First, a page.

When you think of scientific images, you may think of graphs or maps and neatly laid out figures – but what about the other side of scientific imagery?
Scientific research can produce truly breath-taking images – from the first X-ray diffraction patterns of DNA (below, left) to radio images of neighbouring galaxies (below, right). And whilst pictures and images like these are visually appealing, they also showcase some amazing advancements in science.
Here at Springer Nature, our Communities and Engagement team have a front row view of some amazing images from the latest research shared through the Springer Nature and Nature Portfolio Communities. Whether it be never-before-seen images of research, a behind the scenes view of the scientific process, or drawings created by authors themselves, these images can bring science to life in new ways that continue to amaze us! Here, we wanted to share and celebrate some of these recent, remarkable images.
As well as images and videos, simulations can also be leveraged to share the latest research in eye-catching ways. Philip Loche, a post-doctoral researcher from École Polytechnique Fédérale de Lausanne, did just that - sharing a number of videos with the Nature Portfolio Chemistry Community, showing computer simulations used to study the evaporation energetics and kinetics of a chloride ion from liquid water.
Cultured or lab-grown meat is an emerging technology that is increasingly being discussed as a potentially sustainable solution to the environmental, ethical, and health impacts of animal-based agriculture. Growing cells in the lab has the potential to address these issues but, to date, studies have relied on the use of certain animal-derived products. Andrew Stout, a PhD candidate at Tufts University, shared this immunofluorescence image of bovine cells to illustrate research carried out to create a new type of animal-component-free media to aid the field’s progress.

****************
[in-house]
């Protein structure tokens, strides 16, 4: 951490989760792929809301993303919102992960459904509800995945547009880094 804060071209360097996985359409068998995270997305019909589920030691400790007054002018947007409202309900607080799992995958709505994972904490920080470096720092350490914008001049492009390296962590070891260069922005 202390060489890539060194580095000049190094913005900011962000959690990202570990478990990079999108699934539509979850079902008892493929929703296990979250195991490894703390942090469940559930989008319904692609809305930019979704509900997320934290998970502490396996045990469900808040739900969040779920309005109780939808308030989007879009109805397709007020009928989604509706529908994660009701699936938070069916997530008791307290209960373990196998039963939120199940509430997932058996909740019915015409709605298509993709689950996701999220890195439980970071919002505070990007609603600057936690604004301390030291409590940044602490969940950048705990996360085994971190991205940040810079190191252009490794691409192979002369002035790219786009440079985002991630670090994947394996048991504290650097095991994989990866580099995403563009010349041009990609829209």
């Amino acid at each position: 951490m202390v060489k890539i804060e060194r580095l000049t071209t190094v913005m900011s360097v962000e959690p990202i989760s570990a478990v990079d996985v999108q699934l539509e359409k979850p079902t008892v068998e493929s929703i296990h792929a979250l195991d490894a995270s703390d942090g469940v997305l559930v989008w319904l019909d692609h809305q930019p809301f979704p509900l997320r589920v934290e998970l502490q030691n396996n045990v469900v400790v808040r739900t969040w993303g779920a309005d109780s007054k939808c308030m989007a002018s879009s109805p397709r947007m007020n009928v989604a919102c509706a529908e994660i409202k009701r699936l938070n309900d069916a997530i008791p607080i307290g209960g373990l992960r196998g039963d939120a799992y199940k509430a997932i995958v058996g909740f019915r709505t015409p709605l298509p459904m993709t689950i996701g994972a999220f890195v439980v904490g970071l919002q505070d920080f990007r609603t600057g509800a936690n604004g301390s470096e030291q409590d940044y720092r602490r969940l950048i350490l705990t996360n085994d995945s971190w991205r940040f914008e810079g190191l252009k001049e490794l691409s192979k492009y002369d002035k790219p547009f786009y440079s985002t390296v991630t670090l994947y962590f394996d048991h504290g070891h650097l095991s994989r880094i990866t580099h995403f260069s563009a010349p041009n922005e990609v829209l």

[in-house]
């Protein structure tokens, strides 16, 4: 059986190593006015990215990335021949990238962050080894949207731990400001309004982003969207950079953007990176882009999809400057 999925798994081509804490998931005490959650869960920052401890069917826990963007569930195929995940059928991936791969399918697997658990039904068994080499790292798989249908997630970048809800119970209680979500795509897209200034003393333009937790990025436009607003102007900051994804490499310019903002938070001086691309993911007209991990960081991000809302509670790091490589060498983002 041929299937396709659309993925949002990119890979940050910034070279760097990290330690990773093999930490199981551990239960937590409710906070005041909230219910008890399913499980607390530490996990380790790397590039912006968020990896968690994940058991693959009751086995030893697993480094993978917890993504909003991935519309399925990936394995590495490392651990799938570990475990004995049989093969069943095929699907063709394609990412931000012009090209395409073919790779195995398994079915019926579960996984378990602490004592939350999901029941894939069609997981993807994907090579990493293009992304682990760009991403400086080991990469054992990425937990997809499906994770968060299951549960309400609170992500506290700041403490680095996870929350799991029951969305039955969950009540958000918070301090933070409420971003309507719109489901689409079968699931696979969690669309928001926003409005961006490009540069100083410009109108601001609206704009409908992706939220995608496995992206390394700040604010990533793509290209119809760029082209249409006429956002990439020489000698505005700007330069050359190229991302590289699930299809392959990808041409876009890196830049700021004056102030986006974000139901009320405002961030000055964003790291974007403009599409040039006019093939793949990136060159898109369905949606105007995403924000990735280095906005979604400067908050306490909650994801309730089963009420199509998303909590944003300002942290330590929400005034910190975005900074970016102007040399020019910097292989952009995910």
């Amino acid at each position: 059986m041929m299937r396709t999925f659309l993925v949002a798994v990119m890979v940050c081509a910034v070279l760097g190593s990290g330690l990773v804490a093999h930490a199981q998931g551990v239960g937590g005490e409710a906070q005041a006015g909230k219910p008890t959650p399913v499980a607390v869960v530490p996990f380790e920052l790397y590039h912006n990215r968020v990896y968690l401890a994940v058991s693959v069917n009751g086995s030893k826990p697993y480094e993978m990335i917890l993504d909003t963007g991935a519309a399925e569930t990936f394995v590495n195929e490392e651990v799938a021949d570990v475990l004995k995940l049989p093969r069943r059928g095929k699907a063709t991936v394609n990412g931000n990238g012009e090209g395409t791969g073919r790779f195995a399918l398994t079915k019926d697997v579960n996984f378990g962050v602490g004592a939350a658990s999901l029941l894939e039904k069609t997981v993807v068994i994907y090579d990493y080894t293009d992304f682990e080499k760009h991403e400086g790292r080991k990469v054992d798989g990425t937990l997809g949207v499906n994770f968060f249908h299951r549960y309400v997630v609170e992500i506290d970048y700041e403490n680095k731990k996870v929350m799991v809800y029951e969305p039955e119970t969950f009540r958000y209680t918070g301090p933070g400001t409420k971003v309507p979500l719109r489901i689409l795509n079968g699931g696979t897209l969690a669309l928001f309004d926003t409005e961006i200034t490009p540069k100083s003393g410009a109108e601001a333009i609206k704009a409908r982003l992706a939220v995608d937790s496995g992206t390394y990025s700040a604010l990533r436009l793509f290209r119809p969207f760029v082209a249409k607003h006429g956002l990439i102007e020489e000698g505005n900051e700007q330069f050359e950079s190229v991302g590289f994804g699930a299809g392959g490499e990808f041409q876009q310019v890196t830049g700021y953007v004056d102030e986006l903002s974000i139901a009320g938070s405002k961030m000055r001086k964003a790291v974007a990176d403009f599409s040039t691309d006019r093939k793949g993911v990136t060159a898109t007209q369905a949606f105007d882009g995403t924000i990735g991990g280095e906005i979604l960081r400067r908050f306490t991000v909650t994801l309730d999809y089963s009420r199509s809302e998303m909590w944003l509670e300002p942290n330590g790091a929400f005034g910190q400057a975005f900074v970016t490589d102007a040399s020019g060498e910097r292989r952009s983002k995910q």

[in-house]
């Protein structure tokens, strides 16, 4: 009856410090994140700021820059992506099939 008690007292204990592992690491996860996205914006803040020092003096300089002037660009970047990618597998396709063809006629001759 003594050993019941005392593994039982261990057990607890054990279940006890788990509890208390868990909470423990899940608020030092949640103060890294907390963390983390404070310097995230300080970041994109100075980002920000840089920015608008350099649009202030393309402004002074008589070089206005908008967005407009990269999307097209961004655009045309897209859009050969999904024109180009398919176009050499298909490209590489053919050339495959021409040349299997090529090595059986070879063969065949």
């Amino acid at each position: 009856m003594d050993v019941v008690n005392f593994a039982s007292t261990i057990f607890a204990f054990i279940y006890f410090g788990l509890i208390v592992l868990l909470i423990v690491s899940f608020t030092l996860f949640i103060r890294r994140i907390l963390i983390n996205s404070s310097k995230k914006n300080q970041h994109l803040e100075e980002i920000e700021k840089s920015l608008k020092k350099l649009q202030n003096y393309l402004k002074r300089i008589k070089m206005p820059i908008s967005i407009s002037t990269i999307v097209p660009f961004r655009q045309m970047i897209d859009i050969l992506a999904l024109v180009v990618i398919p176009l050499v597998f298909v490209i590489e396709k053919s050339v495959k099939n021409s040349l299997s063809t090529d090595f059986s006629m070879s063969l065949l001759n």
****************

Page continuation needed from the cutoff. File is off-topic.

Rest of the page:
This image shows a number of radiolarian fossils’ from Eastern Australia. Radiolarians are single-celled and soft-bodied organisms that absorb silica from seawater to form elaborate skeletal structures, and these particular fossils are over 300 million years old. Goran Andjic from Utrecht University shared this striking image with the Nature Portfolio Earth and Environment Community to highlight how geochronology can be used use to estimate the age of volcanic rocks.
As well as exploring the stories behind the latest research across the Springer Nature and Nature Portfolio Research Communities, we regularly share beautiful images through the Nature Portfolio Instagram account. Visit the Nature Portfolio on Instagram and follow along to see the latest images updates from research teams around the world.
Sorrel Bunting is Head of Communities and Engagement at Springer Nature, and is based in London. Her main focus is providing opportunities for researchers to engage and share their work with different audiences, including through the Nature Portfolio and Springer Nature Communities.